Paul Krugman and the Housing Bubble

1 June 2016     |     Tom Woods     |     Leave a comment

Gene Epstein, economics and book review editor at Barron’s, submitted this letter to the editor to the New York Times in December 2015. We reproduce it here because it’s related to episode 37 of the show.

To the Editor:

In his column on the film “The Big Short” (“‘The Big Short,’ Housing Bubbles and Retold Lies,” Dec. 18), Paul Krugman declares that the housing bubble “was largely inflated via opaque financial schemes that in many cases amounted to out​r​ight fraud.”

This causal analysis is directly contradicted by an alternative view previously expressed in the New York Times: that the housing bubble was largely inflated by policies of the Federal Reserve.

“To fight this recession,” wrote a New York Times columnist on Aug. 2, 2002, “the Fed needs more than a snapback; it needs soaring household spending to offset moribund business investment. And to do that, as Paul McCulley of Pimco put it, Alan Greenspan needs to create a housing bubble to replace the Nasdaq bubble.”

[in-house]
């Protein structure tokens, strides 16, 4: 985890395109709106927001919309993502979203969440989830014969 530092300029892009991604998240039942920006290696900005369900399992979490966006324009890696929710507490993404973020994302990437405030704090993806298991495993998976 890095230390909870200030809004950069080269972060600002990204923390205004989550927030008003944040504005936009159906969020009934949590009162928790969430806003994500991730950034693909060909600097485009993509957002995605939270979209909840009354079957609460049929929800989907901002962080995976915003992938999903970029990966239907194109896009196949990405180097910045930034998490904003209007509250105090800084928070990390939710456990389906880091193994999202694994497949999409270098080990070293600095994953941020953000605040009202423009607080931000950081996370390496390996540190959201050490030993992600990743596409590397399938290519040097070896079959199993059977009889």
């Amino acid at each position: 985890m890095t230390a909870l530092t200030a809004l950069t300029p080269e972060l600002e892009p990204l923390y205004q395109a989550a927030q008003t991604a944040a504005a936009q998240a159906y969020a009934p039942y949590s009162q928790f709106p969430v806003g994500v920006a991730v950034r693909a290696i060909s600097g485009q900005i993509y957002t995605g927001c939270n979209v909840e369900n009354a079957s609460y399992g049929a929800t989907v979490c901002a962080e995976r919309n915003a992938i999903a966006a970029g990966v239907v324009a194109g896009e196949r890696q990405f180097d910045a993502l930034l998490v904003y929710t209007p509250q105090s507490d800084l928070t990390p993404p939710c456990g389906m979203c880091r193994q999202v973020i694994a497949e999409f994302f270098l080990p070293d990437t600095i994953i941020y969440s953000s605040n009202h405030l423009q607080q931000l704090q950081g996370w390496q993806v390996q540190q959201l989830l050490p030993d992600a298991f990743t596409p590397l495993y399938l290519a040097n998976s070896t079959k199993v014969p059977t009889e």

In a blog on that column posted on June 17, 2009, this same columnist observed: “What I said was that the only way the Fed could get traction would be if it could inflate a housing bubble. And that’s just what happened.”

The columnist who wrote those words: Paul Krugman.

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